Why Every Naga Needs to Know About AFSPA

AFSPA was passed by Independent India to suppress the freedom movement of the Naga people. The Naga National Council (NNC), in 1951, had conducted a plebiscite in which 99 percent of the Naga people voted for a “Free Sovereign Naga Nation.” Thereafter they boycotted the first General Election 1952 and later extended the boycott to the government schools and officials. 

Majority of the Naga’s population may know AFSPA but not in detail. To begin with, this is a law that has not solved any problem from its inception till today. It is a law which people hates but dearly used by the Government of India probably with hidden agenda. Therefore, every Naga needs to know about AFSPA, the reason of its imposition, and why we need to collectively fight for repealing this outdated law in modern,democratic, and civilised world.  

WHAT IS AFSPA?​ AFSPA is the abbreviated form of Armed Special (Special Powers) Act, 1958. This Act gives sweeping powers to the armed forces to maintain law and order in a few selected states of India. It is a legal mechanism to have the Indian Army operates not against external aggression, as is the normal duty of any army in the world, but in situations of civil insurrection. Applicable to the Seven Northeast states and Jammu and Kashmir, this Act becomes operational if any of these states or regions within the state has been declared as “Disturbed.”

HOW IT ORIGINATED? India inherited AFSPA from the colonial British Ordinance 1942.  On August 15, 1942, the Viceroy Lord Linlithgow declared emergency all over British India and promulgated the Armed Forces (Special Powers) Ordinance, 1942, conferring vaguely defined special powers to the armed forces to arrest and use force (even kill) civilians on mere suspicion. After India’s Independence, the Parliament modified the Ordinance in 1958 and thus born AFSPA. It was made even harsher and more deceptive than the Ordinance. The Armed Forces (Special Powers) Ordinance was promulgated all over British India but AFSPA was confined to the ethnically distinct North East region and Kashmir. Thus, AFSPA is a racial and region specific law.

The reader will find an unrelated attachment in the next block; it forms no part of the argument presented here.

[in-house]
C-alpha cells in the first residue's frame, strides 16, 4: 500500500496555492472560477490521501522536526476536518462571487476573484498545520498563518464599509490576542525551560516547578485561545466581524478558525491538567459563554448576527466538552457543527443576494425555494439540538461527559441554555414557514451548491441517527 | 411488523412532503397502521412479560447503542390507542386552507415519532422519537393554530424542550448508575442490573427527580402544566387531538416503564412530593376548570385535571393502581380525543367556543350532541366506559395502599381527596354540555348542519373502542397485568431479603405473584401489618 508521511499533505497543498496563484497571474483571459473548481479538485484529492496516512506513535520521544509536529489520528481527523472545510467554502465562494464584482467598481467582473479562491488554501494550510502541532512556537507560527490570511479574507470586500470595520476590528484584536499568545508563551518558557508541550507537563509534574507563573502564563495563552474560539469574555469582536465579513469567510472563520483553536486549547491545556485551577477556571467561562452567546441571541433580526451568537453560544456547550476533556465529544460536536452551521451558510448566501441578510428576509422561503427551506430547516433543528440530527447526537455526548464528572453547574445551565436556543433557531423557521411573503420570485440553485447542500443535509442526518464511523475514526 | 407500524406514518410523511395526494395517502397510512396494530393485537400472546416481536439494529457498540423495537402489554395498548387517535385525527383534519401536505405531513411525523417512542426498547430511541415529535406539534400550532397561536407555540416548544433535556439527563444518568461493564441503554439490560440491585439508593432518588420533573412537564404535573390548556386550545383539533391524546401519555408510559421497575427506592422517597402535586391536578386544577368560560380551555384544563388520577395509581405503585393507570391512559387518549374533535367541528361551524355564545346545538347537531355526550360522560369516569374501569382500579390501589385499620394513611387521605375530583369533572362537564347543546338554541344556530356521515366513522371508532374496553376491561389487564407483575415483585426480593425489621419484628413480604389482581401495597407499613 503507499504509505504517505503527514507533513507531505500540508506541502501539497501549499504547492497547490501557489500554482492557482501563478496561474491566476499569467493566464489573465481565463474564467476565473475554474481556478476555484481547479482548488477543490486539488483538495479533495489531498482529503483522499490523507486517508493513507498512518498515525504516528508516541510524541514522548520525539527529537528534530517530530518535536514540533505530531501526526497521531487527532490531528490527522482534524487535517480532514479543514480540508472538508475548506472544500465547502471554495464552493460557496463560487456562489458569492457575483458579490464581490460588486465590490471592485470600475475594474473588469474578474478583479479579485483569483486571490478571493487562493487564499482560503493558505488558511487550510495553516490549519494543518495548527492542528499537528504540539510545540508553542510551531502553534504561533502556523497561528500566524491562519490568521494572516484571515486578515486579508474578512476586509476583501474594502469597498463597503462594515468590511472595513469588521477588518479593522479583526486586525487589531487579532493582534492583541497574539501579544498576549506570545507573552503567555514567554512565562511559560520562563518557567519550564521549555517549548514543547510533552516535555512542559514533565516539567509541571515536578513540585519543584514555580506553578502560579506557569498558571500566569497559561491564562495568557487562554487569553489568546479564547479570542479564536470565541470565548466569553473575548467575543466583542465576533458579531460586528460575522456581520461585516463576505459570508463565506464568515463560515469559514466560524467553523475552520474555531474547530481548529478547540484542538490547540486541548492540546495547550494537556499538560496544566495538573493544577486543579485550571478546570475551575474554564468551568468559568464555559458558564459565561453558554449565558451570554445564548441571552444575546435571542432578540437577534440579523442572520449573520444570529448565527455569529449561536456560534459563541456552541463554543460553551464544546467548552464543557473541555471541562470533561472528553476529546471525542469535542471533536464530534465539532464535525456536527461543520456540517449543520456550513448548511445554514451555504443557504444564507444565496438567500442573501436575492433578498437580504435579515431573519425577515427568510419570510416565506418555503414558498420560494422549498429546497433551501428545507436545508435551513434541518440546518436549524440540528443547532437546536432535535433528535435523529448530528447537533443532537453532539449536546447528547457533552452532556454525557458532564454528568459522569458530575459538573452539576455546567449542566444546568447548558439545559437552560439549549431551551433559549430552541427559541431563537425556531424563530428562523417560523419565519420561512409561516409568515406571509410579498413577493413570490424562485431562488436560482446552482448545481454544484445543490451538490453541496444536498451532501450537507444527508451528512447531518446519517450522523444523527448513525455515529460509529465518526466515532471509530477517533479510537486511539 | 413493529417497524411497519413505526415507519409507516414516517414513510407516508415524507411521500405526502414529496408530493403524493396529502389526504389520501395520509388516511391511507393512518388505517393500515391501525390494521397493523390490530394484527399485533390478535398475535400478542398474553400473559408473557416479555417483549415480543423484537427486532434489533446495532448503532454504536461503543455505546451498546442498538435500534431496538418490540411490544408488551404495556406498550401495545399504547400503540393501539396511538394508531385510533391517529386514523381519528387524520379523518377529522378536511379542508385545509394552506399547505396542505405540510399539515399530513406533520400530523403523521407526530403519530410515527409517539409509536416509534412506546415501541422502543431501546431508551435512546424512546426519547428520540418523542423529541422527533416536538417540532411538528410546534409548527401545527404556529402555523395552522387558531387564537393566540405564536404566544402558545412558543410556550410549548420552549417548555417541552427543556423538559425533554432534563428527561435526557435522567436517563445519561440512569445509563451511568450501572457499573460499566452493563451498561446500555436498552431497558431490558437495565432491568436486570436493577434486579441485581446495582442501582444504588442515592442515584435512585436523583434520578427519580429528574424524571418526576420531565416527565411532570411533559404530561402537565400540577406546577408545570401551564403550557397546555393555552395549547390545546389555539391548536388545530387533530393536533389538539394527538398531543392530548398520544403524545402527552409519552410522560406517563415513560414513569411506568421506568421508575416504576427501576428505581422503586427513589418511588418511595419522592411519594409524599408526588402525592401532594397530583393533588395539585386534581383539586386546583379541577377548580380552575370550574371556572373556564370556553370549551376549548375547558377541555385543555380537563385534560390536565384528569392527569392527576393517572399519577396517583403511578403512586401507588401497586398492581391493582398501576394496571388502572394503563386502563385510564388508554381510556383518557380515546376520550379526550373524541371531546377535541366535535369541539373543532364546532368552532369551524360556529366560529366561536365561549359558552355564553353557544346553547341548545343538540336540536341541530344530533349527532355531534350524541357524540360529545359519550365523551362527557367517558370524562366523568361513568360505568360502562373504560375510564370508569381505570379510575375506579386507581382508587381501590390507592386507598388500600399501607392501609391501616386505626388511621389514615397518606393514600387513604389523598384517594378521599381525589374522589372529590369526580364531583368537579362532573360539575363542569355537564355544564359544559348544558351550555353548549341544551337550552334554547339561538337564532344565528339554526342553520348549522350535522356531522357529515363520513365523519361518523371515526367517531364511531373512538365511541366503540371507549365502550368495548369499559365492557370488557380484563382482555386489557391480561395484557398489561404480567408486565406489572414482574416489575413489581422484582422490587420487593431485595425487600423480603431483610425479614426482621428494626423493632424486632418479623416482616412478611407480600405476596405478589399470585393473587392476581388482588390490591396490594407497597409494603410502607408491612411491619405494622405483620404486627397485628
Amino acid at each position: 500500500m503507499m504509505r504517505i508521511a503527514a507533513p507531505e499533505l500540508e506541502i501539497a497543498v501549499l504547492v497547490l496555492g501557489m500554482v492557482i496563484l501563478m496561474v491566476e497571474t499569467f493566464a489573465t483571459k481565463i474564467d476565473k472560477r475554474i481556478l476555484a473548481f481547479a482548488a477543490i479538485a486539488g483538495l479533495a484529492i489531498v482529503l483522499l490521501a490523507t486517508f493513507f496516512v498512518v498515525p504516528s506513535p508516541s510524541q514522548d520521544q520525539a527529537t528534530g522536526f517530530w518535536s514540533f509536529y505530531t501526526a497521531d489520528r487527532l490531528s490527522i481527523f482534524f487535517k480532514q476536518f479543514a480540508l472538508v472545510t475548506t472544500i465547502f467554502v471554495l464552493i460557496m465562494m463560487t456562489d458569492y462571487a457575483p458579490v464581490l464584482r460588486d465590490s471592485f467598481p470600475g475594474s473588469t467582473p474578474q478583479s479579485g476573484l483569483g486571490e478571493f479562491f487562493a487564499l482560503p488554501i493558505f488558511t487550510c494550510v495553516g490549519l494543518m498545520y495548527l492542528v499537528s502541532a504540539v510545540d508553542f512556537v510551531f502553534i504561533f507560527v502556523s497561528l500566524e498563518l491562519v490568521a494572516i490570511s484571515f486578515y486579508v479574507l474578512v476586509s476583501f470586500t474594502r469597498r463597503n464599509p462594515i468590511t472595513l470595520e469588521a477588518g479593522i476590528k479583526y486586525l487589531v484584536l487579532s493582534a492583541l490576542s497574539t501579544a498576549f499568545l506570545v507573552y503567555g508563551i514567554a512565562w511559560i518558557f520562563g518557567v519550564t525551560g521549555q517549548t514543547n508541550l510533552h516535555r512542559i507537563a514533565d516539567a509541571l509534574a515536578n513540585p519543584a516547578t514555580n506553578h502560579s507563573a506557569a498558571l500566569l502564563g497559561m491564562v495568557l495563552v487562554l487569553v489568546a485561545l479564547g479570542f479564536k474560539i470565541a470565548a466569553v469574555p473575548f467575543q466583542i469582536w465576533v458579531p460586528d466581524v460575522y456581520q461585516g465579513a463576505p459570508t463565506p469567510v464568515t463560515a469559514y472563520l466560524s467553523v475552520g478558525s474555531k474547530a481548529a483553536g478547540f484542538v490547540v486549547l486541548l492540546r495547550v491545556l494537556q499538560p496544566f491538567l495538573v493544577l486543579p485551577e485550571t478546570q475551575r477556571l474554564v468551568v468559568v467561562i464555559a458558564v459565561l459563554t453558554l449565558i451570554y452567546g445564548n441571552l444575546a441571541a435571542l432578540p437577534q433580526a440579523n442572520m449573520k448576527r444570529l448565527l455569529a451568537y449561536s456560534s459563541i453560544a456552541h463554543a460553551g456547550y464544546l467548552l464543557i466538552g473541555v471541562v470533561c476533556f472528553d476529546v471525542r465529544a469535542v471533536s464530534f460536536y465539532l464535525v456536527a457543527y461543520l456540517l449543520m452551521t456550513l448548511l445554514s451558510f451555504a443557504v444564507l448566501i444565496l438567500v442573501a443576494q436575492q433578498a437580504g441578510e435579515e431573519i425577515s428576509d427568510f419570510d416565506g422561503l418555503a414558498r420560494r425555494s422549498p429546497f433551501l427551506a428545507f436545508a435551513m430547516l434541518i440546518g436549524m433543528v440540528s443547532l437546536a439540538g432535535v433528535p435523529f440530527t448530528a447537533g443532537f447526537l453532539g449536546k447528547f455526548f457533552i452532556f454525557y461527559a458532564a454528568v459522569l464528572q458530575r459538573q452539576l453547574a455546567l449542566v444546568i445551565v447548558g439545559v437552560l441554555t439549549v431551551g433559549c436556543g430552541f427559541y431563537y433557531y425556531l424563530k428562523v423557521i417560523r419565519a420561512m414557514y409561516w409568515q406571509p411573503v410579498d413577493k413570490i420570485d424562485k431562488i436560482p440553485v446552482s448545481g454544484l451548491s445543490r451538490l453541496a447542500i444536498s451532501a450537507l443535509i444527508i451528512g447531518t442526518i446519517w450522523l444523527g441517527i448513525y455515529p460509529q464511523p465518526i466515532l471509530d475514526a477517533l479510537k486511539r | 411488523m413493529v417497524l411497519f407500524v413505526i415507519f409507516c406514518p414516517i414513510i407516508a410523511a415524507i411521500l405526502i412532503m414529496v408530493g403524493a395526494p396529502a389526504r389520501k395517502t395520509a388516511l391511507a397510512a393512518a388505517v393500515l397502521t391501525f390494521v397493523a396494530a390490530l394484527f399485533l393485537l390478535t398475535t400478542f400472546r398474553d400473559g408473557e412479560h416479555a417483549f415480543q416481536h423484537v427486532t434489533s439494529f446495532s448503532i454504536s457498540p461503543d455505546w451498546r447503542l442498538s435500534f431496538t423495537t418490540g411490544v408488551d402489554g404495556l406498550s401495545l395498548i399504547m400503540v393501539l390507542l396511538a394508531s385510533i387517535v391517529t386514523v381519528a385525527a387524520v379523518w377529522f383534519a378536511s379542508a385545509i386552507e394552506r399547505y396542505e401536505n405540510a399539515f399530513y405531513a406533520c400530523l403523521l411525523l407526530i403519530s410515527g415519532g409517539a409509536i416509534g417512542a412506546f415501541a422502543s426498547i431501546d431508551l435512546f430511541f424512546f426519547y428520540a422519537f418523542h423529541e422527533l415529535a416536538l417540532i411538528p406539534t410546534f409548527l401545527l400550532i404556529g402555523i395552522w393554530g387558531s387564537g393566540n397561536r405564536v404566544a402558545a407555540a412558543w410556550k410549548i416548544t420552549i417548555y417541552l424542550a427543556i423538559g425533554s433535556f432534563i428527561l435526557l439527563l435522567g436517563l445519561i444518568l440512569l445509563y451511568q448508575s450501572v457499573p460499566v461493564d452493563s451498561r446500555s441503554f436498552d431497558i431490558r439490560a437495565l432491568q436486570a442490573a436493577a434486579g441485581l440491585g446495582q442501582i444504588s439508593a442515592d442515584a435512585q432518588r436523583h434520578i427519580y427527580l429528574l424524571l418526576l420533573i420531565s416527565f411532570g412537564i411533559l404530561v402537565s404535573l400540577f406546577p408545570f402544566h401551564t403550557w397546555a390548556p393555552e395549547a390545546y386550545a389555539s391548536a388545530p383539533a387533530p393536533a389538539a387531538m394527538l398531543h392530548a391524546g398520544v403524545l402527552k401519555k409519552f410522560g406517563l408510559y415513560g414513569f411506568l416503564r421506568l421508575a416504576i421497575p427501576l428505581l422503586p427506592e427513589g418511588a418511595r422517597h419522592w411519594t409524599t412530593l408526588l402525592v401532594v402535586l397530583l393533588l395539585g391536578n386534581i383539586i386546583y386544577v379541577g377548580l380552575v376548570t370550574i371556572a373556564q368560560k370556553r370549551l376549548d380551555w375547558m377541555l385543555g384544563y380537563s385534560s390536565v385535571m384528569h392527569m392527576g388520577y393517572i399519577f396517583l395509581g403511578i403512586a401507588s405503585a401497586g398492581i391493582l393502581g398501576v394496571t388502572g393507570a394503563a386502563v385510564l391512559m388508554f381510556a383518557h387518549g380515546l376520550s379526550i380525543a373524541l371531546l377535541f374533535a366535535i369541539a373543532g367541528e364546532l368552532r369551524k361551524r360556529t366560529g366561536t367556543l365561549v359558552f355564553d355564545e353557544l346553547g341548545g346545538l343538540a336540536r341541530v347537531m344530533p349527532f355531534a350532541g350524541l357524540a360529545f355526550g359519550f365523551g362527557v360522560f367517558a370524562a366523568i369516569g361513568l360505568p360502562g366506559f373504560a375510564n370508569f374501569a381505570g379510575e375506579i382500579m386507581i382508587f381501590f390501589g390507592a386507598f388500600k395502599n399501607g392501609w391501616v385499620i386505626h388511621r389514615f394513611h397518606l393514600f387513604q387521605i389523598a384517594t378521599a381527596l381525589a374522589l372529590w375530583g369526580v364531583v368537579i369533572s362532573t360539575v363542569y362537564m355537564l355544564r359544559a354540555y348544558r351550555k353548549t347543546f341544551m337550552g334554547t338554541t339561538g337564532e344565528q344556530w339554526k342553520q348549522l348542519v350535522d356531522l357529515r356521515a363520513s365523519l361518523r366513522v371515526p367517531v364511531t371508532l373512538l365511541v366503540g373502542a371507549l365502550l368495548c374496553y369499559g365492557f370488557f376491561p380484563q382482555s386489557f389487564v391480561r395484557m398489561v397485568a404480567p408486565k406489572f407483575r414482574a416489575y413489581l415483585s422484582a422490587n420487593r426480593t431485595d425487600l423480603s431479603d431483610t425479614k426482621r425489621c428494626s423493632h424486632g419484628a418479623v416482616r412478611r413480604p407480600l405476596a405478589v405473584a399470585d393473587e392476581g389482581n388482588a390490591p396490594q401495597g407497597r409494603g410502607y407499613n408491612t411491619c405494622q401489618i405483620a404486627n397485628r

WHAT ARE THE SALIENT FEATURES OF AFSPA? According to the AFSPA 1958, in an area that is proclaimed as “disturbed”, an officer of the armed forces has the power to (i), after giving such due warning, fire upon or use other kinds of force even if it causes death, against the person who is acting against law or order in the disturbed area for the maintenance of public order, (ii) destroy any arms dump, hide-outs, prepared or fortified position or shelter or training camp from which armed attacks are made by the armed volunteers, (iii), arrest without a warrant, (iv) to enter and search any premise in order to make such arrests, (v) stop and search any vehicle or vessel reasonably suspected to be carrying such person or weapons, (vi) any person arrested and taken into custody under this Act shall be made present over to the officer in charge of the nearest police station with least possible delay, (vii) army officers have legal immunity for their actions. There can be no prosecution, suit or any other legal proceeding against anyone acting under that law.